Riskline’s CEO Kennet Nordlien on Global Travel During a Pandemic and Growing Tensions in the West
Travel, both for business and leisure, has been on hiatus for the better part of two years. Though some have ventured out since the release of the COVID vaccine, many have remained wary to visit places far and wide.
But tides are shifting, and flights are taking off.
That said, the global risk environment is a lot different today, and it is always changing. From tensions rising in the West to the ongoing pandemic, not to mention climate change and extreme weather, or other countries’ attitudes toward female or LGBTQ+ travelers, there’s plenty of items to review before traveling.
Enter Riskline, a company centered on making travel safer.
Riskline’s CEO and founder Kennet Nordlien sat down with Risk & Insurance® to discuss some of these pressing travel risks, as well as share his own insurance journey.
Risk & Insurance: To start us off, could you tell us a little bit about your insurance journey? How did you start in this business and what has led you to your role at Riskline today?
Kennet Nordlien: After several successful years with the Danish army, I decided to continue developing a career within the sector by leaping into the risk and security industry.
One of my first major career opportunities was working for a large travel insurance company owned by Munich Re as an external security analyst, developing unique databases to help them predict the possibilities of global conflict. I then worked for several Swedish-American companies focusing on security risk management, crisis management and protection.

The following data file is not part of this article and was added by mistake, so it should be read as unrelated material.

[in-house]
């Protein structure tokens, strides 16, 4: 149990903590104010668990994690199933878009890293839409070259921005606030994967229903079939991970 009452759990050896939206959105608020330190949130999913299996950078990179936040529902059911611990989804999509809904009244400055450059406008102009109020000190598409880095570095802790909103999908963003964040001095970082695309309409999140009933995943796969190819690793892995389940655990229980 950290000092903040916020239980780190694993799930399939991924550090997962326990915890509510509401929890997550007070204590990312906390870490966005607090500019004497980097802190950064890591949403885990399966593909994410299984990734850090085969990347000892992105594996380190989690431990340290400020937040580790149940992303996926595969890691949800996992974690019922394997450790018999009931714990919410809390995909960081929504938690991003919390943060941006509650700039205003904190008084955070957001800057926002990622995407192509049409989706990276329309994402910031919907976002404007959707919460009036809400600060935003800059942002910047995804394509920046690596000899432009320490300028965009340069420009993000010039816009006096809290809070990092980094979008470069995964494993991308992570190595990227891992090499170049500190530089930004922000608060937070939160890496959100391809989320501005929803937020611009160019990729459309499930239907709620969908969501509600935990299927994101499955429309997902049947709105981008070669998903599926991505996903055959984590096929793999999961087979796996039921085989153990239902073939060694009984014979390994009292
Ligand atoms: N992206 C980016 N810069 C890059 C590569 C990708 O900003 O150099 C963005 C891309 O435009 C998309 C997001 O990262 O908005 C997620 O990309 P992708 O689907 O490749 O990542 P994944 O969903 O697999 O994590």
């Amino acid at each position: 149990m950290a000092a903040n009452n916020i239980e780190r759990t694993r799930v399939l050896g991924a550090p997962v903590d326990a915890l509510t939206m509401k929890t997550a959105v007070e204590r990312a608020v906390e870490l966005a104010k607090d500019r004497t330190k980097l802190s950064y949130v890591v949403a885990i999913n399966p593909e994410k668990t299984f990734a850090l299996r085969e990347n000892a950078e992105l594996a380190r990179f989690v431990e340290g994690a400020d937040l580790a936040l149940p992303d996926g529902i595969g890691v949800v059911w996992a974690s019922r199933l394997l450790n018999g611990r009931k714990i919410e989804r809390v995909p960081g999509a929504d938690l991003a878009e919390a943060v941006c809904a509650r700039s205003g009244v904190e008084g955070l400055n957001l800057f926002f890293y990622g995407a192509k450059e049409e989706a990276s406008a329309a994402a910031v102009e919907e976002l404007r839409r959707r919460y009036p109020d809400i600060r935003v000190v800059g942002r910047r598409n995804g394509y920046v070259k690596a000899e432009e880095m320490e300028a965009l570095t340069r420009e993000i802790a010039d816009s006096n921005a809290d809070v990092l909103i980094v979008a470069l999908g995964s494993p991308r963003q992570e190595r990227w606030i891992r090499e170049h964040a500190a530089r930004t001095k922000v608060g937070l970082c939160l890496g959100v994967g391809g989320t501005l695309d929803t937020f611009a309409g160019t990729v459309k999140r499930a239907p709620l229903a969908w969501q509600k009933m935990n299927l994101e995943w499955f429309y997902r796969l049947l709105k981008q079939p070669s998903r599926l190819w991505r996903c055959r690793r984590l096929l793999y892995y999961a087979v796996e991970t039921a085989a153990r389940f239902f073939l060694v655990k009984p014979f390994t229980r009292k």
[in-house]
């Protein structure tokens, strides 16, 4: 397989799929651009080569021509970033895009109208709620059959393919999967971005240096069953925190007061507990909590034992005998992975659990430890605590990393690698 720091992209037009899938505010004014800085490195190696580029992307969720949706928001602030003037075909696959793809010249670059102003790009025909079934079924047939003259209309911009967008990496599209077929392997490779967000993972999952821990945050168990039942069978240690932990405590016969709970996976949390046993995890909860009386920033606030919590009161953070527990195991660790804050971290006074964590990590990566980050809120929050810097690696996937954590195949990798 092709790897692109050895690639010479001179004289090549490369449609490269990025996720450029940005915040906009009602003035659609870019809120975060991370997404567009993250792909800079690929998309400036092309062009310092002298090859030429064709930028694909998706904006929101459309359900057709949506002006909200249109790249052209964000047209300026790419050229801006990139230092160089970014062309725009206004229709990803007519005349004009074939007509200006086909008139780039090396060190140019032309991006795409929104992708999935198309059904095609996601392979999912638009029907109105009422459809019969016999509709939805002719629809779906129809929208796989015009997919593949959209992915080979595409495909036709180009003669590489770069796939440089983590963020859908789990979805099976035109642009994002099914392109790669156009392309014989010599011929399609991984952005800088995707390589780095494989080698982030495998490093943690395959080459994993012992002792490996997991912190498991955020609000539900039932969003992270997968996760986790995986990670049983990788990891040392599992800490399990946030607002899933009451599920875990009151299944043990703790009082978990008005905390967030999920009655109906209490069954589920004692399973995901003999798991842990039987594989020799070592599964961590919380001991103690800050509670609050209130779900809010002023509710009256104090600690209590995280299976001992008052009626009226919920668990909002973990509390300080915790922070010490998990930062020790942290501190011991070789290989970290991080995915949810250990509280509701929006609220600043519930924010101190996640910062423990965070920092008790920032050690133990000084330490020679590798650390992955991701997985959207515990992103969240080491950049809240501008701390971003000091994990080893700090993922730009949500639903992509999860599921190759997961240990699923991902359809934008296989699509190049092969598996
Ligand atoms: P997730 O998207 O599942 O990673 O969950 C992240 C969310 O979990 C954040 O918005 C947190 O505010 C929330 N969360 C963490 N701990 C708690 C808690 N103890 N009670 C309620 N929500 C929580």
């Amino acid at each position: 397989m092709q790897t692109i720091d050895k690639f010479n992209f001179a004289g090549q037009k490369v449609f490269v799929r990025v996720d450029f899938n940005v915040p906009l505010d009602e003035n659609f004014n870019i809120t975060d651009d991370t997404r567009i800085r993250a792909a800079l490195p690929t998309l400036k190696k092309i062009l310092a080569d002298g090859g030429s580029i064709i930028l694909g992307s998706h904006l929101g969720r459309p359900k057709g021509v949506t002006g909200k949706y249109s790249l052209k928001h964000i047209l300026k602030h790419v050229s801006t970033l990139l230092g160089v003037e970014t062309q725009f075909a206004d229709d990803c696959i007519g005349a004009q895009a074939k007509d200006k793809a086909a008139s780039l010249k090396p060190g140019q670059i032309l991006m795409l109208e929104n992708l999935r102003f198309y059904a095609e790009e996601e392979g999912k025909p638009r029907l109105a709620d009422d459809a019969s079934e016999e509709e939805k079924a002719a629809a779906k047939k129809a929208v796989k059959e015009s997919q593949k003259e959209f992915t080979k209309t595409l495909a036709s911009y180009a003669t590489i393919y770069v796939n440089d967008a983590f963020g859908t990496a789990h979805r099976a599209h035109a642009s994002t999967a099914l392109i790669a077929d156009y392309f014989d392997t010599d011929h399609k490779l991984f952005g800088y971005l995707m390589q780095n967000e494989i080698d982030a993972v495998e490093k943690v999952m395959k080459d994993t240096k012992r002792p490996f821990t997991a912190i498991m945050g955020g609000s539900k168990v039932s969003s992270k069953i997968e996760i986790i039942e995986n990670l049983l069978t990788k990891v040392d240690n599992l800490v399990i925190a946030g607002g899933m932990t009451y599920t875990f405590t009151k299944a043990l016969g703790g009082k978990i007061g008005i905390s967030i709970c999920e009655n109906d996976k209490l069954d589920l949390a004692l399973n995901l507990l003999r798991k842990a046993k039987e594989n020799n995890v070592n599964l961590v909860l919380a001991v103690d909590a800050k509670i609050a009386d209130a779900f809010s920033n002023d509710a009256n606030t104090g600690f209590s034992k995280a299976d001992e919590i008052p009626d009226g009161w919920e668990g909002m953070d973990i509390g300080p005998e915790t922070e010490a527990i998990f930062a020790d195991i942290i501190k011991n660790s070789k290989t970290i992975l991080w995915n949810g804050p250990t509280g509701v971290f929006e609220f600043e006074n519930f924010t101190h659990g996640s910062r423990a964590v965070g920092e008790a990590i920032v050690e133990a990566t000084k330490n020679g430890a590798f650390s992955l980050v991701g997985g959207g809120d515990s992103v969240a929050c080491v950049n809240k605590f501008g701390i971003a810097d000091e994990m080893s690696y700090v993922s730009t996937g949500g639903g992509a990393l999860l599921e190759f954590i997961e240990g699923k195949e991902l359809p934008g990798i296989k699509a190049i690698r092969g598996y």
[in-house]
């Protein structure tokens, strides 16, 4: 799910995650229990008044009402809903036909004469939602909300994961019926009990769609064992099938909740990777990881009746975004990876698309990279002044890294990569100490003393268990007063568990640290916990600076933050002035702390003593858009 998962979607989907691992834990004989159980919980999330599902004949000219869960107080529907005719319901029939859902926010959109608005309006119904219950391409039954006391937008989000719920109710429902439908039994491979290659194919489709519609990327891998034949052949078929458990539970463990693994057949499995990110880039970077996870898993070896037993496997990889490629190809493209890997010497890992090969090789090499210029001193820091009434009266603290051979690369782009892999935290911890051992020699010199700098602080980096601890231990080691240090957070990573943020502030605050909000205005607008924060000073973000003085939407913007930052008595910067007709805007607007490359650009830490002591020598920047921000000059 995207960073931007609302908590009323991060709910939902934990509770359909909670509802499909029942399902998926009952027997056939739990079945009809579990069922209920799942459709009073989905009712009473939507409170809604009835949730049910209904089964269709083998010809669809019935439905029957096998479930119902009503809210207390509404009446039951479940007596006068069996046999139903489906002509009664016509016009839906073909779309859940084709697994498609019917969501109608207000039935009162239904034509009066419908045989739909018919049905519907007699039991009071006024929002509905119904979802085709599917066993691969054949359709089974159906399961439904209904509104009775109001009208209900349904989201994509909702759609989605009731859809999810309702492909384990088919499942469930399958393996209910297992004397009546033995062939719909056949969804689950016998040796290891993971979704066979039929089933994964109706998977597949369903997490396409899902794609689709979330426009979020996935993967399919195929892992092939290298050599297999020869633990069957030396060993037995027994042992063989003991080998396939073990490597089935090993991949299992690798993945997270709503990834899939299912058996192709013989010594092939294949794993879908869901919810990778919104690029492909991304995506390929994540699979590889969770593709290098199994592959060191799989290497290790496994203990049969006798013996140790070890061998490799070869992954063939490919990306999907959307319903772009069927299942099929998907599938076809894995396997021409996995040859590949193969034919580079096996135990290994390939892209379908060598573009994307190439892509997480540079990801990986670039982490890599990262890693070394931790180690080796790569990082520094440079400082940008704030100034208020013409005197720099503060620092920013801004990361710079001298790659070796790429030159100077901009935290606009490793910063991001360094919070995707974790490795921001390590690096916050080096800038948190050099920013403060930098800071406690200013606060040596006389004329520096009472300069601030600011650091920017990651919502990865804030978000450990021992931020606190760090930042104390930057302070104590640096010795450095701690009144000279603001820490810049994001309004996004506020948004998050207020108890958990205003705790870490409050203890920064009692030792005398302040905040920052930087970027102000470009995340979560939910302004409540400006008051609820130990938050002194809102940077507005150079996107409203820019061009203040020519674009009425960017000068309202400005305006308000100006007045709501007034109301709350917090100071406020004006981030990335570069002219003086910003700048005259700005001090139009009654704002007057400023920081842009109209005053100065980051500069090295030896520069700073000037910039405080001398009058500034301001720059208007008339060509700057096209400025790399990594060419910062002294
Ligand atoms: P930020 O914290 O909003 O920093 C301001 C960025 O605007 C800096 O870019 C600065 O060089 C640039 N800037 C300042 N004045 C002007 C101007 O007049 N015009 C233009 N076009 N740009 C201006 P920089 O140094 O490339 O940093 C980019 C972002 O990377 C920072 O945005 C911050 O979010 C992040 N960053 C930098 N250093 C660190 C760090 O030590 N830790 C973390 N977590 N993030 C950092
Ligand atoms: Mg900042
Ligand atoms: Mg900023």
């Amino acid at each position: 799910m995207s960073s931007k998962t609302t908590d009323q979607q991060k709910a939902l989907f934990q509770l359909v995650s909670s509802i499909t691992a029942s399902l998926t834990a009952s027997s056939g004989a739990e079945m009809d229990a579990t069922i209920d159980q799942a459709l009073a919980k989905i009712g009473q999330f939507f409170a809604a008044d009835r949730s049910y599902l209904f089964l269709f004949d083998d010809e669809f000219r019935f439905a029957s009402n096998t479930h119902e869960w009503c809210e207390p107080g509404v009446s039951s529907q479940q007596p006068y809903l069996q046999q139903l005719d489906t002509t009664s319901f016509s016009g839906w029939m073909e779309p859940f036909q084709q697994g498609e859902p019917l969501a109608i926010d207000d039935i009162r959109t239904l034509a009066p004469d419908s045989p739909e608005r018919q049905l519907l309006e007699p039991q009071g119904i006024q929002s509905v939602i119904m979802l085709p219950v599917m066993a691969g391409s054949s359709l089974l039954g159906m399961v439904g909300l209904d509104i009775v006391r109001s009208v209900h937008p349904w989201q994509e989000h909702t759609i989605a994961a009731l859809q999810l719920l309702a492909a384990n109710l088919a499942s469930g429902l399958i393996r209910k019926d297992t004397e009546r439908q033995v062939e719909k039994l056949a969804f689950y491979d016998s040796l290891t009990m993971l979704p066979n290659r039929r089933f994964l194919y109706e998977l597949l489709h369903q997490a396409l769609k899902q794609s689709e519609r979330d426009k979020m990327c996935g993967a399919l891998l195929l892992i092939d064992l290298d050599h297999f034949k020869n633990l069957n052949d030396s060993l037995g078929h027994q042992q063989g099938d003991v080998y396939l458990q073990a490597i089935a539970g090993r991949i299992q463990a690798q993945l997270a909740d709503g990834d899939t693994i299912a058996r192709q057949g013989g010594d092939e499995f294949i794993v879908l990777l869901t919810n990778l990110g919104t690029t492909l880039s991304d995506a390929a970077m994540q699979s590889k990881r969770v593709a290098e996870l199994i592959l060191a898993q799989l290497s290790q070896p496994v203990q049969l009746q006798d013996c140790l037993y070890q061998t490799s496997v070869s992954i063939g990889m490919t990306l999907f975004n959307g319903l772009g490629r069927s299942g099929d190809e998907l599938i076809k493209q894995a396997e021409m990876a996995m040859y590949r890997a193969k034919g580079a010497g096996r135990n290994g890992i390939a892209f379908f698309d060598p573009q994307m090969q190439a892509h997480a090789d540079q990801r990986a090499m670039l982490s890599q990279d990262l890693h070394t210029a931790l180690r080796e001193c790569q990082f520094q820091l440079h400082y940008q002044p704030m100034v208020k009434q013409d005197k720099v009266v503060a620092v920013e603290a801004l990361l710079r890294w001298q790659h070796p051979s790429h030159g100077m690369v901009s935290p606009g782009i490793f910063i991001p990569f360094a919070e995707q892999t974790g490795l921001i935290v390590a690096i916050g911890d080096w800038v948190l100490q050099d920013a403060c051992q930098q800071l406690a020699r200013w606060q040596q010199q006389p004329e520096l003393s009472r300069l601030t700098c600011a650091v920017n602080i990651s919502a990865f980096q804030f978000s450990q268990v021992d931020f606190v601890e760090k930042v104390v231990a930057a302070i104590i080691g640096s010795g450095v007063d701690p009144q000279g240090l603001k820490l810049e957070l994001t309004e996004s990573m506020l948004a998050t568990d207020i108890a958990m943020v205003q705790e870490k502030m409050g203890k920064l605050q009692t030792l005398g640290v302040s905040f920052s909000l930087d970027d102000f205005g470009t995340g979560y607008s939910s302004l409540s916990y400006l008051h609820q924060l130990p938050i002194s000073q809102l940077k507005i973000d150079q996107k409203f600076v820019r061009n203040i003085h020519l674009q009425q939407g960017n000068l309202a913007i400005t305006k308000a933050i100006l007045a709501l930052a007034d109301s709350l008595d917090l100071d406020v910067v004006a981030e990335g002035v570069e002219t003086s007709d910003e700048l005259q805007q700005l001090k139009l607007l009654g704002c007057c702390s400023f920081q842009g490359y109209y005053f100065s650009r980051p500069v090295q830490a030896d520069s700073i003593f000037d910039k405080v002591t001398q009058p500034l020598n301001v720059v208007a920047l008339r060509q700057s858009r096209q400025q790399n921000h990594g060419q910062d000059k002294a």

With an interesting mix of career experience, I felt I had the right knowledge to take the leap and start my own company. Through my work, I had identified a need for a company dedicated to providing high-quality detailed risk assessments for countries, regions and cities around the world, that other companies could then use to inform their operations. This is what led me to establishing Riskline.
R&I: What does the day-to-day look like for you at Riskline?
KN: My days are never the same, and it’s one of the most invigorating things about our company.
We’ve got quite a few innovations in the pipeline, and I’m personally quite excited by these ideas and projects, so I’ll check in with the project managers to see how things are progressing. I also enjoy joining calls with some of our customers to get insights into their ongoing needs and hear firsthand about changes in their industries.
You can also find me chatting to individual team members on Slack to see how things are going with them, celebrate their successes and hard work and maintain our open communication culture.
And of course, I spend time speaking to other colleagues in our industry and staying up-to-date with trends to ensure we are anticipating future needs and responding to changes.
R&I: When you founded Riskline, what would you say were the driving factors that gave you the desire to make travel safer?
KN: Before founding Riskline, I had worked with companies that provided detailed risk information for people working in security or in high-risk areas. But this information wasn’t widely accessible — not to regular travelers or people working around the world.
Risk information that keeps people safe should be widely available to everyone — not just VIPs or people working in high-risk locations.
This was my key drive for founding Riskline; I wanted to provide high-quality and up-to-date risk intelligence that keeps people and organizations informed and prepared. I hoped that Riskline would become the most trusted risk intelligence company for all enterprises, from Fortune 500s down to SMEs, and this vision still drives our work.
R&I: It goes without saying, this is an interesting time to travel — war between Russia and Ukraine with the backdrop of a pandemic still looming. How have current tensions impacted travel and the security risks surrounding it?
KN: Duty of care is now critical for businesses when it comes to organizing travel, a shift precipitated by the pandemic.